restricted access Haunting Echoes
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Haunting Echoes
Who Cooks for You?, Charles Weld, Kattywompus Press,, 25 pages; paper, $12.00

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when a winter wren speaks,I am spoken to in wren—a language of words that is all verb,

all swoop, swerve, feint and balk,all action, all transformative like  water’s talk or fire’s.

Charles Weld’s Who Cooks for You? is a deeply meditative, formal collection of verse. Every other poem is a sonnet, but all of the work in the collection considers the relationship between humans and birds, man and history, imagination and reality and sound and meaning. The same speaker—the I we come to know well—narrates this collection that is held together by song; the song of owls, ravens, vireos, yellowthroats and the great blue heron. This collection dares to ask the hard questions of our human condition, has us wondering “who, here today, will not be here this time next year?”

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Questioning appears to be an inherent aspect of Weld’s poetics. The book title takes the form of a question, as does the first poem in the collection— “What Do Crows Know?” In a move that will appear again and again throughout the collection, Weld begins “What Do Crows Know?” grounded in a realistic discussion of crows, but halfway through begins to conflate the crows with his kin, “probably scattered and flown on / the way our ancestors must have eventually / gathered belongings and moved on.” And later, in “Barred Owl,” when the speaker’s favorite student is murdered in Harlem, he becomes “innocent enough to misjudge risk / like the mouse in the field guide photograph, /caught unawares by the camera flash.”

The birdsongs, easily the most memorable aspect of this collection, take on a life of their own and become a kind of meditation on the meaning of language. The “quock quock” of the raven, the “keeer keeer” of the starling and the “crok crok” of the blue heron work to bring us into the woods with the speaker. These birdsongs are in the present tense; they occur as we read the poem. Through sound, Weld brings the reader in view of the birds who are “stick-picking, chick-sitting, hawk-gawking.” Even the obvious rhymes peppered throughout every poem work toward bringing the reader fully into the world of the speaker, and consequently, to contemplate alongside the speaker the meaning in sound. Take, for example, the first few lines of the sonnet “White-throated Sparrow”:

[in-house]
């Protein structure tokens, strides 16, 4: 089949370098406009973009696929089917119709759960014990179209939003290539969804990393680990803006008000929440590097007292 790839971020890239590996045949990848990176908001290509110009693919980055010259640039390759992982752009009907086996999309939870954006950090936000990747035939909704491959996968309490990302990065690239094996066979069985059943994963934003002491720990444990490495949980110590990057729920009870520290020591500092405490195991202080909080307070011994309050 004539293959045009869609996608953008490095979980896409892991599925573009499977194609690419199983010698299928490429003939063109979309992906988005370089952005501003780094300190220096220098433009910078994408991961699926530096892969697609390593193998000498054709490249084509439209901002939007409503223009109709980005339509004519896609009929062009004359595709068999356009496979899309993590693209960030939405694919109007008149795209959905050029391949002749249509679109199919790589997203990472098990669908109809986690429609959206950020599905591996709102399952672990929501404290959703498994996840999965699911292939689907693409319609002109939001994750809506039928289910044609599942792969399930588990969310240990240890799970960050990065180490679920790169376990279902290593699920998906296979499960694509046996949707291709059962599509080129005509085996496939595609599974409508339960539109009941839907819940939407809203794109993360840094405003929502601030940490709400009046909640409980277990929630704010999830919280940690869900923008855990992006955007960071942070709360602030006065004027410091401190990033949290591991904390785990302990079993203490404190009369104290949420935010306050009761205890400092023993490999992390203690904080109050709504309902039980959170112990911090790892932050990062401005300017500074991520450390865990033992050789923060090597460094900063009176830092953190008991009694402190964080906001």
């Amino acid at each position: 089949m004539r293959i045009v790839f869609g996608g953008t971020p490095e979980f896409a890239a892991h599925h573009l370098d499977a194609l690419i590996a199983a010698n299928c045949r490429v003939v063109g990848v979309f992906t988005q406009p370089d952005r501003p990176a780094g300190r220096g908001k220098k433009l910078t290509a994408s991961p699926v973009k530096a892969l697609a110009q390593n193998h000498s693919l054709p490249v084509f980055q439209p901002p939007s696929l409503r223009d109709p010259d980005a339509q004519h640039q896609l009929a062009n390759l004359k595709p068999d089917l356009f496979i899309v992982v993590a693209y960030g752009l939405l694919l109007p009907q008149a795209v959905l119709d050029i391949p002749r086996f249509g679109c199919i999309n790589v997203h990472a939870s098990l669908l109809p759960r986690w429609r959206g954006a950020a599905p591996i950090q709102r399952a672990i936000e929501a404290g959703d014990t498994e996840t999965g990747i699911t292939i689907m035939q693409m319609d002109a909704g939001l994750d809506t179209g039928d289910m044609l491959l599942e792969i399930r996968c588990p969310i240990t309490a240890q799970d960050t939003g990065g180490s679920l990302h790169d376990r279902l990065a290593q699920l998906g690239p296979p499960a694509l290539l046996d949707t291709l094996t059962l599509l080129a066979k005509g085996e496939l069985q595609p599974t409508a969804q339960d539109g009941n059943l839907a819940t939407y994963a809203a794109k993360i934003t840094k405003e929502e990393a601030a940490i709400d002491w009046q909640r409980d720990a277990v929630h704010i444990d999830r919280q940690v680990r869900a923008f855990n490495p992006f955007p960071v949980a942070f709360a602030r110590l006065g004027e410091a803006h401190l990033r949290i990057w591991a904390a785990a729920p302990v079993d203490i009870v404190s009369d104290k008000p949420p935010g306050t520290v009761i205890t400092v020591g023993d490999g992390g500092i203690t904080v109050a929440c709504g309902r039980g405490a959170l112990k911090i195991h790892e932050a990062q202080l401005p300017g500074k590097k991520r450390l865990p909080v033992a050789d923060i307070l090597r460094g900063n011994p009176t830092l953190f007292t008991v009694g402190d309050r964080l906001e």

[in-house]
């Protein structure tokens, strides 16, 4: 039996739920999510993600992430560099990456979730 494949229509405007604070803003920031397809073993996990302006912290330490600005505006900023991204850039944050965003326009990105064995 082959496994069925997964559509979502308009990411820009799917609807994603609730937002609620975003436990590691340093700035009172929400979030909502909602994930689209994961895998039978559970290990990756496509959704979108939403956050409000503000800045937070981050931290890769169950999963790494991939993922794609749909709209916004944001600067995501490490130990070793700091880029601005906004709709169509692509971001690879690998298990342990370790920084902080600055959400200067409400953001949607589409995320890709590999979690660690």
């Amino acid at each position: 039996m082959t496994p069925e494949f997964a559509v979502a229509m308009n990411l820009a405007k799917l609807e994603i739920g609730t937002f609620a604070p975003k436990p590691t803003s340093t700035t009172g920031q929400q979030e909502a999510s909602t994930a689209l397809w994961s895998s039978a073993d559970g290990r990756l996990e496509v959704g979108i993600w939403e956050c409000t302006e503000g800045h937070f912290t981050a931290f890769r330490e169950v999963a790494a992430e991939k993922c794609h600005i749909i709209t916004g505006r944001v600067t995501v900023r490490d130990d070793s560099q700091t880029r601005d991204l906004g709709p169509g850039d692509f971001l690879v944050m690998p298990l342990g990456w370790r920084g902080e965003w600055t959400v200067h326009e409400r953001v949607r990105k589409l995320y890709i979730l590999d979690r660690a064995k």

An a and h separate empty from empathy, the ah! that comes when we move to  feeling from receptivity— ah, also, the first syllable Thoreau wrote each time he transcribed the song of the  white-throated sparrow in his journals from the Maine   woods— Ah te, e, e, te, e, e, te different than Ah  tette-tette-te

In this sonnet, the speaker—and the reader—are asked to consider how even the smallest shift in sound can alter meaning, as in the case of “empty” and “empathy.” Such an attention to the sound of words that humans speak works in conjunction with the sound of the birds’ calls. Both make meaning, the speaker concludes, but in which can one find truth? This investigation into the nature of sound and language opens the door to the larger questions brought up in the collection—questions most of us would rather not ask because we have not the tools with which to express ourselves. Indeed, “What verb describes lament’s trajectory?”

The phrase, “Who cooks for you?” is echoed throughout the collection, from the title, to a line in “Barred Owl,” to the title poem—and this echoing, like a birdcall, haunts the reader. The line itself references the hoot of the barred owl, often described as sounding like the phrase “who cooks for you.” Again sound and meaning are being conflated in order to sort out how meaning can come from “bird songs and calls, insects, their galls.”

Weld seeks “the scurry underneath the wren’s long song / that undoes the possibility of narrative completely” in order to dig into deeper philosophical questions about himself and all of us. Much of the collection feels...